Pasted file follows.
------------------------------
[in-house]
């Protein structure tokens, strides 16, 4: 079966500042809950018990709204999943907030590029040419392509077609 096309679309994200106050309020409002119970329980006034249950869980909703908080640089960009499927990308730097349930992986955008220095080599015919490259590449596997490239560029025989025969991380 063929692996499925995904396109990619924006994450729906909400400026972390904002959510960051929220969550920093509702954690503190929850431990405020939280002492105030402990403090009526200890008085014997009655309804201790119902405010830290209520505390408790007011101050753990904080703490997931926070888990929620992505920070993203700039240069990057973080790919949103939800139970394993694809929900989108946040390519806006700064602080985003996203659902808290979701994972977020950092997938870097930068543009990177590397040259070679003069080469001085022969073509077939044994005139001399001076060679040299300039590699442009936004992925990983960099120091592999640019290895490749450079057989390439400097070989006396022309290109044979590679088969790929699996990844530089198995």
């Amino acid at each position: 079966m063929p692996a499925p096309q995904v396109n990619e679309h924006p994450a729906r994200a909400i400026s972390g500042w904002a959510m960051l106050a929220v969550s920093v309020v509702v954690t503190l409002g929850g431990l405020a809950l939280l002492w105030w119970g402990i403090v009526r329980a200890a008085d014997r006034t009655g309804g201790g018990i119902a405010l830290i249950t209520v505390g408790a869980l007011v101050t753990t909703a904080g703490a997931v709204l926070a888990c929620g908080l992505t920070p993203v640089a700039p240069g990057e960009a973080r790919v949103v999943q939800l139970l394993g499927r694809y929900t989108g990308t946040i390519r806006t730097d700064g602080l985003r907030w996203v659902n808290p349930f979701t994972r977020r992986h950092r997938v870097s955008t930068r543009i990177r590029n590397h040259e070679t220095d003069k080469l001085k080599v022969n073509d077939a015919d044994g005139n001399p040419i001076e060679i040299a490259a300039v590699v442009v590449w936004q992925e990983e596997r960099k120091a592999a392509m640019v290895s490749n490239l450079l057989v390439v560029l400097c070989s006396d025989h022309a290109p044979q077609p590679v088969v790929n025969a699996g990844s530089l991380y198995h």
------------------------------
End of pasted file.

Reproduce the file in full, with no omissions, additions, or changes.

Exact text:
[in-house]
């Protein structure tokens, strides 16, 4: 079966500042809950018990709204999943907030590029040419392509077609 096309679309994200106050309020409002119970329980006034249950869980909703908080640089960009499927990308730097349930992986955008220095080599015919490259590449596997490239560029025989025969991380 063929692996499925995904396109990619924006994450729906909400400026972390904002959510960051929220969550920093509702954690503190929850431990405020939280002492105030402990403090009526200890008085014997009655309804201790119902405010830290209520505390408790007011101050753990904080703490997931926070888990929620992505920070993203700039240069990057973080790919949103939800139970394993694809929900989108946040390519806006700064602080985003996203659902808290979701994972977020950092997938870097930068543009990177590397040259070679003069080469001085022969073509077939044994005139001399001076060679040299300039590699442009936004992925990983960099120091592999640019290895490749450079057989390439400097070989006396022309290109044979590679088969790929699996990844530089198995």
């Amino acid at each position: 079966m063929p692996a499925p096309q995904v396109n990619e679309h924006p994450a729906r994200a909400i400026s972390g500042w904002a959510m960051l106050a929220v969550s920093v309020v509702v954690t503190l409002g929850g431990l405020a809950l939280l002492w105030w119970g402990i403090v009526r329980a200890a008085d014997r006034t009655g309804g201790g018990i119902a405010l830290i249950t209520v505390g408790a869980l007011v101050t753990t909703a904080g703490a997931v709204l926070a888990c929620g908080l992505t920070p993203v640089a700039p240069g990057e960009a973080r790919v949103v999943q939800l139970l394993g499927r694809y929900t989108g990308t946040i390519r806006t730097d700064g602080l985003r907030w996203v659902n808290p349930f979701t994972r977020r992986h950092r997938v870097s955008t930068r543009i990177r590029n590397h040259e070679t220095d003069k080469l001085k080599v022969n073509d077939a015919d044994g005139n001399p040419i001076e060679i040299a490259a300039v590699v442009v590449w936004q992925e990983e596997r960099k120091a592999a392509m640019v290895s490749n490239l450079l057989v390439v560029l400097c070989s006396d025989h022309a290109p044979q077609p590679v088969v790929n025969a699996g990844s530089l991380y198995h």